The Israeli Army has publicly displayed its first locally-made tank.
GV EXTERIOR Two Merkava tanks across rough terrain in Golan Heights
GV Tank rear view on move, and fires gun
GV Tank moves across ground and changes direction while gun remains aimed at target
GV Tank drives into gully, machine gun firing.
GV Tank moves across rocky terrain to join up with a second tank
GV PAN Three tanks advance abreast uphill as men in turrets communicate with flags
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Background: The Israeli Army has publicly displayed its first locally-made tank. The tanks, known as the Merkava (Chariot), showed their potential across the rocky plateau of the Golan Heights on Thursday (24 April).
SYNOPSIS: The Merkava tank is the result of ten years of development, designed to reduce Israel's dependence on foreign manufacturers for her armaments. The decision to produce a domestic tank was taken in August, 1970, after Britain cancelled her commitment to supply Churchill tanks to the Jewish state. Designers were given the freedom to be as innovative as necessary to create a unique vehicle fulfilling Israel's requirements.
Development alone coast 20-million pounds sterling (U.S. 43-million dollars). Main armament is a one-hundred-and-five millimetre cannon.
The long cannon's range and accuracy are formidable. During the demonstration, crews scored direct hits on targets at one-thousand metres (yards), while bouncing across rough terrain at almost 40 kilometres an hour (25 miles an hour). The secret is in the ballistic computer and laser range-finder which keeps the cannon on target even while the tank is turning.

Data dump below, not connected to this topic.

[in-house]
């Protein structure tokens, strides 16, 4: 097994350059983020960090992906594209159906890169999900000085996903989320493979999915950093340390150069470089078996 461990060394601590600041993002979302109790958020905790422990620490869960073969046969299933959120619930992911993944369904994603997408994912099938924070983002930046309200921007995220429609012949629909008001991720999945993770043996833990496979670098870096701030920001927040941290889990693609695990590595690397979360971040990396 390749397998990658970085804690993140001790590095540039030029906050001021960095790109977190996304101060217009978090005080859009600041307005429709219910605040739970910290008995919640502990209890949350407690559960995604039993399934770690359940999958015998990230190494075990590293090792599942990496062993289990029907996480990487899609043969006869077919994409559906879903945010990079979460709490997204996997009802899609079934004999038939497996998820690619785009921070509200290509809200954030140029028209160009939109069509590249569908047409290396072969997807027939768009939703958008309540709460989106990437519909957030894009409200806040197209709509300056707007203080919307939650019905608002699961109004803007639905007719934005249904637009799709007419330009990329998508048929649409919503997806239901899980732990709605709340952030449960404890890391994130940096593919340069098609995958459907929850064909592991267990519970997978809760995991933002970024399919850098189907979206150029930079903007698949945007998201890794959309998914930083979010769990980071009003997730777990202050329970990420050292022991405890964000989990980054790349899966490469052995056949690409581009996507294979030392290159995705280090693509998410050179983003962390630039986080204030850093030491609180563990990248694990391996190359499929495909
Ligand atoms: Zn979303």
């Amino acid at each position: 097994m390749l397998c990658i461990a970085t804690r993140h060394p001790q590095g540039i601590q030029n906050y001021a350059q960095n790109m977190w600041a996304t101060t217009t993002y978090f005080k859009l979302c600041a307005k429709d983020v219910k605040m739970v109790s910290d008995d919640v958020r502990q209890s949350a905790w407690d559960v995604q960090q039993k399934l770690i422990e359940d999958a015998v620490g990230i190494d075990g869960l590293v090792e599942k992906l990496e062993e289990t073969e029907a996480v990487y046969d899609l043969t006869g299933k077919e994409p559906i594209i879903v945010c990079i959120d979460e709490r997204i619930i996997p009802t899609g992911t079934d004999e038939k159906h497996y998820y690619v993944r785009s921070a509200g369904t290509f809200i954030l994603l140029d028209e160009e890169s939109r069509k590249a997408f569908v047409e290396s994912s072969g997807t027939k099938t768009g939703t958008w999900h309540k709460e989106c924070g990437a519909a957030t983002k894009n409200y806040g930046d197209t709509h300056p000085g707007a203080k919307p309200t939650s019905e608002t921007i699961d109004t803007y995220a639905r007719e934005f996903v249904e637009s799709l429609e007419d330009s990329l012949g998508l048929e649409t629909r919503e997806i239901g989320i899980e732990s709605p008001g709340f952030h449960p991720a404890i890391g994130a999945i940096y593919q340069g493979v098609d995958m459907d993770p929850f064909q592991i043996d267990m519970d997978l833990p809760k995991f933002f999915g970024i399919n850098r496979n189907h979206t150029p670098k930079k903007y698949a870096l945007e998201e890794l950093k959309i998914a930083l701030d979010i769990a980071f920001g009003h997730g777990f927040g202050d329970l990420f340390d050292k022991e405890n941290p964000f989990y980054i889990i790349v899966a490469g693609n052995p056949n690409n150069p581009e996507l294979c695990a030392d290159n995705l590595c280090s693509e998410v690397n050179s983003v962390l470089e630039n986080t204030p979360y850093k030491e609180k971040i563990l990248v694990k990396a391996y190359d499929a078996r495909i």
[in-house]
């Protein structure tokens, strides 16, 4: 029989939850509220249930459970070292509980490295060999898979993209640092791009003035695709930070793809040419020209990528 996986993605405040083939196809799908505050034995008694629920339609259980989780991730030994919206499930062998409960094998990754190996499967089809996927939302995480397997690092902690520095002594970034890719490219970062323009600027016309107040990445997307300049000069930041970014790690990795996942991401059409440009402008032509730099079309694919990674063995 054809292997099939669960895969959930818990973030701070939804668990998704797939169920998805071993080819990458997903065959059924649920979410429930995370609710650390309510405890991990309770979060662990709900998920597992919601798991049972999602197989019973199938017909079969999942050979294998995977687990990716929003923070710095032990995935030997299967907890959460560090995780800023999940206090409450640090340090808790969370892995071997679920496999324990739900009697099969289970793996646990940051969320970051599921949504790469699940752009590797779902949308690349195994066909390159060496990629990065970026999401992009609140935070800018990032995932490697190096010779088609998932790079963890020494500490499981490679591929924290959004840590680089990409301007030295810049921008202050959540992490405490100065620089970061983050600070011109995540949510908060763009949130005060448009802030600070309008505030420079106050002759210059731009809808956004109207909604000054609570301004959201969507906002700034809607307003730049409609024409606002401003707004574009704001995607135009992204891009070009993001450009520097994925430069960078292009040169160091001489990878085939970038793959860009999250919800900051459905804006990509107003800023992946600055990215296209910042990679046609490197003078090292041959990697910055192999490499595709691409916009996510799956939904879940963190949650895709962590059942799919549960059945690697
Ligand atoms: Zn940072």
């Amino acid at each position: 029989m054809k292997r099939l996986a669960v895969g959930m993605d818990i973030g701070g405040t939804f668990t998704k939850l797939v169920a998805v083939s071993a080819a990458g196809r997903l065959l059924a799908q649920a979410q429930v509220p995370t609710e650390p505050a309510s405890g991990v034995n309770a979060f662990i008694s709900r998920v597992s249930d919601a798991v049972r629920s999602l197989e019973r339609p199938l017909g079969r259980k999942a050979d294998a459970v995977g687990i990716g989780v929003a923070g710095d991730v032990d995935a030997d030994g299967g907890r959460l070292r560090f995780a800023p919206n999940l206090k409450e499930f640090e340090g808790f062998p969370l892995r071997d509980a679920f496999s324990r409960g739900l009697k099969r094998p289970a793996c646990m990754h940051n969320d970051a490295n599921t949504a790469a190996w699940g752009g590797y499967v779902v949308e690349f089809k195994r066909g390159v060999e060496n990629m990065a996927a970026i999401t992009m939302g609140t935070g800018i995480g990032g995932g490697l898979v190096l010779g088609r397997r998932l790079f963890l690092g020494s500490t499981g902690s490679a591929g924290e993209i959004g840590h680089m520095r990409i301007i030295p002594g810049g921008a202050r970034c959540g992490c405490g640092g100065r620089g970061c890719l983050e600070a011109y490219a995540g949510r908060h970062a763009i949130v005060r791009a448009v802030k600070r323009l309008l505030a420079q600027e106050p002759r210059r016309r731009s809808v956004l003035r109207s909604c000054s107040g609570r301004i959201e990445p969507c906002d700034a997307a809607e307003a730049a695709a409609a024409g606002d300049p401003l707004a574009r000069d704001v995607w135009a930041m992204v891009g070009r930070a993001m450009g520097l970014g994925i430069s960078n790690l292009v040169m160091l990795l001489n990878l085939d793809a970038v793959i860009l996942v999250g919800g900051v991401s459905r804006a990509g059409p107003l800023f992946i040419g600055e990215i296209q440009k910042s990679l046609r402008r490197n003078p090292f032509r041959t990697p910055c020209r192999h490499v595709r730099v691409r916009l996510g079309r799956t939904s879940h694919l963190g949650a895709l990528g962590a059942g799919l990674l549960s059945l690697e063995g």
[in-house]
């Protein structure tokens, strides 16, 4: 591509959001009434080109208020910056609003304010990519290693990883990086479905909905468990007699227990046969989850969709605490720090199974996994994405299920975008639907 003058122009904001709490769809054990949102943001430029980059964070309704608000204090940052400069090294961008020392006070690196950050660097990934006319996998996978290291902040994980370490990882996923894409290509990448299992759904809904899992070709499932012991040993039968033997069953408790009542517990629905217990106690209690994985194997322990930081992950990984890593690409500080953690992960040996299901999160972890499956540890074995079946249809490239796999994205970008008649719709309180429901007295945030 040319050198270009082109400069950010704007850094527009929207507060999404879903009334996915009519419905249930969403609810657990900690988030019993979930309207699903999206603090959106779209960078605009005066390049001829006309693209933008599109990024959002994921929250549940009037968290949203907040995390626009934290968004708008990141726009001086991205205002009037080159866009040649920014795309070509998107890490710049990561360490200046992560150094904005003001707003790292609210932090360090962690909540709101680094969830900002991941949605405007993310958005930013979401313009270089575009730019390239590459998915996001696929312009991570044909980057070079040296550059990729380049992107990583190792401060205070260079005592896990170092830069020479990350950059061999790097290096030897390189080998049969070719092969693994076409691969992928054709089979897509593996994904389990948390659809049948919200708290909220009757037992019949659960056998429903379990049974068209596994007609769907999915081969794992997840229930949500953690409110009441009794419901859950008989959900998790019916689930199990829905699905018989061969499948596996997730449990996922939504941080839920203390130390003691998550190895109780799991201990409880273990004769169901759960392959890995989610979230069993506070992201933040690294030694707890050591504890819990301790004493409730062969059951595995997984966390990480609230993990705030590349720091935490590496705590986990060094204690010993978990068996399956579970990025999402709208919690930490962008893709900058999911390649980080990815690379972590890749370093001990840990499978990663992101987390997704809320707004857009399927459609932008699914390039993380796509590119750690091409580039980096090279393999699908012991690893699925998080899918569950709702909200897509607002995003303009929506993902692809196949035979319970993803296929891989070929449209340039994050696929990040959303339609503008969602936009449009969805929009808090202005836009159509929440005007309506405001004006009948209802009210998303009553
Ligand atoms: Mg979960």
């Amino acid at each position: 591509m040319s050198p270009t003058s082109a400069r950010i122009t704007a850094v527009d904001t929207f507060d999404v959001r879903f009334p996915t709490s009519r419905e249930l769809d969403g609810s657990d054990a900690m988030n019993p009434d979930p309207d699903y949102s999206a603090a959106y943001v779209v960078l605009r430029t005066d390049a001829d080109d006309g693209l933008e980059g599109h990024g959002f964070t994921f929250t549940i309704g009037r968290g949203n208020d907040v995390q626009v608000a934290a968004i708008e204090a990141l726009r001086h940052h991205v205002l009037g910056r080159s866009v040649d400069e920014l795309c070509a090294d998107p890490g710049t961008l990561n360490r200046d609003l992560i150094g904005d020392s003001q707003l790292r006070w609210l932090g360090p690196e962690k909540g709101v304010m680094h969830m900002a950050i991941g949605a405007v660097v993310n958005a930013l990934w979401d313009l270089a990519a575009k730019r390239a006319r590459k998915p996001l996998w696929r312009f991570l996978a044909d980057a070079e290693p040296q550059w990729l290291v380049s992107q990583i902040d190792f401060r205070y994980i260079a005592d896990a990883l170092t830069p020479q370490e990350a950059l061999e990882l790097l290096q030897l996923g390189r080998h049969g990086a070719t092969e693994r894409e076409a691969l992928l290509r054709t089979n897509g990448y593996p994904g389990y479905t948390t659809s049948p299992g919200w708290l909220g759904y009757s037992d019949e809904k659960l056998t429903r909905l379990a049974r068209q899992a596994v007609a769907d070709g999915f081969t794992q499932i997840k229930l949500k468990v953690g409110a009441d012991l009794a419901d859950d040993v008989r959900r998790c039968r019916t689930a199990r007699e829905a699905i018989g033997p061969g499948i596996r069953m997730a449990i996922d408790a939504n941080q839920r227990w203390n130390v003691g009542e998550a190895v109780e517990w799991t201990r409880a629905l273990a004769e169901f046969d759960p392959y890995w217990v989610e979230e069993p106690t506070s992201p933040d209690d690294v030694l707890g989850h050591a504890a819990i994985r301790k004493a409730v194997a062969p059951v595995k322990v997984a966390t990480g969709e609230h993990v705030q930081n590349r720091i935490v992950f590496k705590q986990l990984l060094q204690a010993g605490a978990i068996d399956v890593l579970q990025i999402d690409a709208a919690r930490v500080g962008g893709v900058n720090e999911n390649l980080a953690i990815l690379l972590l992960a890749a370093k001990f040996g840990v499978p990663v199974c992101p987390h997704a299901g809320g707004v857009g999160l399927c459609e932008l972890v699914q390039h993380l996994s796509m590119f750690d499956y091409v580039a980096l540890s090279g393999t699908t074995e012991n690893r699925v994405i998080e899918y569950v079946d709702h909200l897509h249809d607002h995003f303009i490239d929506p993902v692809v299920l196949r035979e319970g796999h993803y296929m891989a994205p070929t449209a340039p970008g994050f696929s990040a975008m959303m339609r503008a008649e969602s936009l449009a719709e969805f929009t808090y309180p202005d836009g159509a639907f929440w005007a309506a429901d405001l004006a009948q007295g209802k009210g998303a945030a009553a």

The Merkava's secondary armament is three machine guns. All the firepower can be used at close range because of unusually heavy armour plating which allows the tank to penetrate closer to an enemy than ever before. Only a low, flat turret is needed because the four-man crew and ammunition are carried deep within the tank for maximum protection. The Merkava has a rear compartment - also heavily armoured -- which can transport eight fully equipped soldiers.
Israel's new tank has been costly. Apart from the development expense, each 56-ton (tonne) 9-hundred horsepower Merkava costs approximately GBP 400-thousand (1-million US dollars), and the Tel Aviv government has invested vast sums to produce them. But israel's army chiefs agree that for the independence it gives, the Merkava has been worth it.